A photograph of two muscular young black men dominated the page. Their faces and shirtless torsos, drenched with sweat, filled the frame, giving them an almost palpable physical presence. Hard hats, tilted back to expose their faces, encircled their heads like halos. Lanterns on the hats and the dark rock behind the men told LIFE’s readers that they were miners.
The two men averted their eyes from the camera, their expressions composed but inscrutable. Who were these men behind their enigmatic masks? LIFE’s caption provided no answers. It identified them only as “Gold Miners Nos. 1139 and 5122,” the numbers the mine had assigned these “units.” On the opening page of “South Africa and Its Problem,” the photo essay that introduced America to apartheid, the men were symbols rather than individuals, emblems of oppression and exploitation.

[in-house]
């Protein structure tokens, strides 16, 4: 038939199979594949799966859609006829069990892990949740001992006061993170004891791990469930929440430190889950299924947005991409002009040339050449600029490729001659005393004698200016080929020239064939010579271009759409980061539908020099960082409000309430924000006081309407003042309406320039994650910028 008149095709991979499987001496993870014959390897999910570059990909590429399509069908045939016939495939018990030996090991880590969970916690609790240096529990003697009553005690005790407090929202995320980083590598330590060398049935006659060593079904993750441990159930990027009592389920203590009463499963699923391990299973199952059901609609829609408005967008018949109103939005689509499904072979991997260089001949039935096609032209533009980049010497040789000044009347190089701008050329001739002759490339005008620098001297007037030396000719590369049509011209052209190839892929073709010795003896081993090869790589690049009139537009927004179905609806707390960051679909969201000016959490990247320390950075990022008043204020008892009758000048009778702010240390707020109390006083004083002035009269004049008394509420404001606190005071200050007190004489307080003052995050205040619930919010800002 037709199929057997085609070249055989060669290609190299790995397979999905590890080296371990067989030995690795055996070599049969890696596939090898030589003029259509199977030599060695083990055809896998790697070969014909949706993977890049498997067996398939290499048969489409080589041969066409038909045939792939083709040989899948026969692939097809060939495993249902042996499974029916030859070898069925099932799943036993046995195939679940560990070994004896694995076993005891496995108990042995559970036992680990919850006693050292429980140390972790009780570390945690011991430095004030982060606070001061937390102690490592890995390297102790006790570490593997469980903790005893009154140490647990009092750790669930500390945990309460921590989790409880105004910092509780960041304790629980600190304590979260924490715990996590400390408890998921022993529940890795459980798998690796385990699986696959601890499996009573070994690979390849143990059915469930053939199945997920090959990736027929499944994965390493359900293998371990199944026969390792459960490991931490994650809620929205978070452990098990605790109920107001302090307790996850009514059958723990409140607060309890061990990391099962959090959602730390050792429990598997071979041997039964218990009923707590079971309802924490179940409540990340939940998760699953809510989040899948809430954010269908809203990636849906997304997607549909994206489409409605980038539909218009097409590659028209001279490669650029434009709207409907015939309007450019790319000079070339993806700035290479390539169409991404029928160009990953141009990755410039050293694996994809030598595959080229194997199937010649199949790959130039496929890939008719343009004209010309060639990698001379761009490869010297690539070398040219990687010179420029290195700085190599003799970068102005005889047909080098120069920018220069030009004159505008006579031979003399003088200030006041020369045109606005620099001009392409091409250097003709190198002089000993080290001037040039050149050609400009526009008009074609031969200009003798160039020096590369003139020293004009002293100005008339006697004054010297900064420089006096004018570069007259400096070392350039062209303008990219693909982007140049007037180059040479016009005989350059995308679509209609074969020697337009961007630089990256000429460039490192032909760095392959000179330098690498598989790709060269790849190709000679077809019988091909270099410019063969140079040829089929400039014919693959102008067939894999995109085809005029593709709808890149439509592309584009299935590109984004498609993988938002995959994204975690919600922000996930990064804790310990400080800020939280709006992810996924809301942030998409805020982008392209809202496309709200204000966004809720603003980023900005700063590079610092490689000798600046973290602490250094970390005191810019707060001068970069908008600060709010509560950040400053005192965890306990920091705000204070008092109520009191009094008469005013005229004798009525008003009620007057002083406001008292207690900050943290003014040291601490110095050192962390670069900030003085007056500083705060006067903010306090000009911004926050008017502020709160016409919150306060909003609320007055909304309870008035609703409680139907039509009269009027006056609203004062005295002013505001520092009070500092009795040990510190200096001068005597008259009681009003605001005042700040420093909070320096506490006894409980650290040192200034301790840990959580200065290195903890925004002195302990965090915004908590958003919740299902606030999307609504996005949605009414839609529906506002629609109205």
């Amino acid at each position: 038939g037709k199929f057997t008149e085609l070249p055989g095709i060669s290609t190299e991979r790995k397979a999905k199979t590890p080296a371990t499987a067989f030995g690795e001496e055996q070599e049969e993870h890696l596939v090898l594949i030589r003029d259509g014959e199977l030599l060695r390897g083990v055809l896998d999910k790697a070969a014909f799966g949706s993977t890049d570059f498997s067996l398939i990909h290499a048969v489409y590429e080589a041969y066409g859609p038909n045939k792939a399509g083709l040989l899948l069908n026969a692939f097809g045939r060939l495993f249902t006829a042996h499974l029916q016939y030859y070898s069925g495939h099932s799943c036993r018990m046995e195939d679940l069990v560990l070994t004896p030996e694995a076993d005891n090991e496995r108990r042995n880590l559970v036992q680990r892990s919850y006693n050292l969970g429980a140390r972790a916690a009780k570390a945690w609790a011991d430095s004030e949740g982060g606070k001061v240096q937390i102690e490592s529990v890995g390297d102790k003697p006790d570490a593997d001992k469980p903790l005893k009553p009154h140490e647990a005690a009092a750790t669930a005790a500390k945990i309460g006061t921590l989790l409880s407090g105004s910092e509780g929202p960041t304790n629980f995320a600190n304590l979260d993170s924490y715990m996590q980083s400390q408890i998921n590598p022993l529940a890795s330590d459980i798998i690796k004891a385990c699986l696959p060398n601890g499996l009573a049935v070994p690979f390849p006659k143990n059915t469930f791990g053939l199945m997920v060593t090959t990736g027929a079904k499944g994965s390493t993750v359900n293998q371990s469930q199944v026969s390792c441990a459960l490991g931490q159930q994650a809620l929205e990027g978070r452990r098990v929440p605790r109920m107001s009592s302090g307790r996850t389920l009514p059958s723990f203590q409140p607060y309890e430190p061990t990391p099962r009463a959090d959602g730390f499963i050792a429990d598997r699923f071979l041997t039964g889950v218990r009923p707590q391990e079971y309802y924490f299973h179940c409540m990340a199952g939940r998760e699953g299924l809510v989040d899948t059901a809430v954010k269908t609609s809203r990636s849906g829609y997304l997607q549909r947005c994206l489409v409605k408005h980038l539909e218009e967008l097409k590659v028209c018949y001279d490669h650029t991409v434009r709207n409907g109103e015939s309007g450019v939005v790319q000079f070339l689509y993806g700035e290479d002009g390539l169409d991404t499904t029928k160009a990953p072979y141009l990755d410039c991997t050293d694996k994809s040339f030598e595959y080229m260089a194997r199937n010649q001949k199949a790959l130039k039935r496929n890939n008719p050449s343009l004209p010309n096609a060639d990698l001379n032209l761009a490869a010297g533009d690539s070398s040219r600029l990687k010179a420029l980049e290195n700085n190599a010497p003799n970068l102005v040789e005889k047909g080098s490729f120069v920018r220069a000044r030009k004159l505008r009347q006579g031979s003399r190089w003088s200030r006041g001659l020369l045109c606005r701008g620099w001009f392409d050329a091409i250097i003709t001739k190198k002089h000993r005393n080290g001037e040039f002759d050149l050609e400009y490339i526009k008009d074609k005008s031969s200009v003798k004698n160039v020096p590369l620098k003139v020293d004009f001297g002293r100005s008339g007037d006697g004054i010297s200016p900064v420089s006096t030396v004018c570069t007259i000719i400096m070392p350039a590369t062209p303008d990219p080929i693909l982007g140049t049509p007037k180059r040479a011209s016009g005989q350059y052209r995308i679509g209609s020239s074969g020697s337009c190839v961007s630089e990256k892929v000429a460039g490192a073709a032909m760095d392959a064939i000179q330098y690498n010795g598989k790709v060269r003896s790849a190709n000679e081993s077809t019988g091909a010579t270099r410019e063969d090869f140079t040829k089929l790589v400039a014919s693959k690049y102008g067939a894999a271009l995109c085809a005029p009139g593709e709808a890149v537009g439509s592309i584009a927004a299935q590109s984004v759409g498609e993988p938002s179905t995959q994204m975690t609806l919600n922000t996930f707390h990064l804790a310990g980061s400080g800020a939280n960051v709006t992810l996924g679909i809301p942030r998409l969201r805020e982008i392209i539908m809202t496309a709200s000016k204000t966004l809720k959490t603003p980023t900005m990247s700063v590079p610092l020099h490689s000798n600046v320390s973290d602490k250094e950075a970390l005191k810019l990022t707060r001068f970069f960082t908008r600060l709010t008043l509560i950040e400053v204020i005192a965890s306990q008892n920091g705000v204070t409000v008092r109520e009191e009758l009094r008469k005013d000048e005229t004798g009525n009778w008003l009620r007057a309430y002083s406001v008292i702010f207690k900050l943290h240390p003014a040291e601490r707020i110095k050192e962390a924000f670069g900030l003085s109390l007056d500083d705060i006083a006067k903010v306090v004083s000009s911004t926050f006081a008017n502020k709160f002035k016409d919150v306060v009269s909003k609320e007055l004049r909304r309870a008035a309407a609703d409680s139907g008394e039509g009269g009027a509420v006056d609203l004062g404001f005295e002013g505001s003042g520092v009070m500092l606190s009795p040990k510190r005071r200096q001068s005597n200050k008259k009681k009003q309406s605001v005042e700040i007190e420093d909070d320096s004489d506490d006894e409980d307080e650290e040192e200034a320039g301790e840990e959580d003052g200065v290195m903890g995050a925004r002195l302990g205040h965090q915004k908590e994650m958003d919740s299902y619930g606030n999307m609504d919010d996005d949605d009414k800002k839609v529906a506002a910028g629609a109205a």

“Apartheid,” a word that means, simply, “apart-hood,” will forever be associated…
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